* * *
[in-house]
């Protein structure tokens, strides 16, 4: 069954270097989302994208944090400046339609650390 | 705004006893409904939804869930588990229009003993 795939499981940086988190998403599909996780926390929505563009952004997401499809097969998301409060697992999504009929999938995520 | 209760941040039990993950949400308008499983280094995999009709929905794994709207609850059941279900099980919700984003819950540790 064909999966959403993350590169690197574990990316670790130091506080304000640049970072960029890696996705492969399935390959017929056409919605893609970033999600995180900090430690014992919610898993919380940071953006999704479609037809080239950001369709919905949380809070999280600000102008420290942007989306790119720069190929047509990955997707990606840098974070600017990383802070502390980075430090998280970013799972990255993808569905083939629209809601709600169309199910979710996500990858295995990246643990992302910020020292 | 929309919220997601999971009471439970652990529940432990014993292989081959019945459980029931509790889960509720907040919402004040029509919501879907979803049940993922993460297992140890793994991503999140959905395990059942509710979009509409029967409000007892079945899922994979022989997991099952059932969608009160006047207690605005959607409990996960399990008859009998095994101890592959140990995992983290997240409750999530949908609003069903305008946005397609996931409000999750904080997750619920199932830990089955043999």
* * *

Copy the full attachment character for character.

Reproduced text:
[in-house]
């Protein structure tokens, strides 16, 4: 069954270097989302994208944090400046339609650390 | 705004006893409904939804869930588990229009003993 795939499981940086988190998403599909996780926390929505563009952004997401499809097969998301409060697992999504009929999938995520 | 209760941040039990993950949400308008499983280094995999009709929905794994709207609850059941279900099980919700984003819950540790 064909999966959403993350590169690197574990990316670790130091506080304000640049970072960029890696996705492969399935390959017929056409919605893609970033999600995180900090430690014992919610898993919380940071953006999704479609037809080239950001369709919905949380809070999280600000102008420290942007989306790119720069190929047509990955997707990606840098974070600017990383802070502390980075430090998280970013799972990255993808569905083939629209809601709600169309199910979710996500990858295995990246643990992302910020020292 | 929309919220997601999971009471439970652990529940432990014993292989081959019945459980029931509790889960509720907040919402004040029509919501879907979803049940993922993460297992140890793994991503999140959905395990059942509710979009509409029967409000007892079945899922994979022989997991099952059932969608009160006047207690605005959607409990996960399990008859009998095994101890592959140990995992983290997240409750999530949908609003069903305008946005397609996931409000999750904080997750619920199932830990089955043999």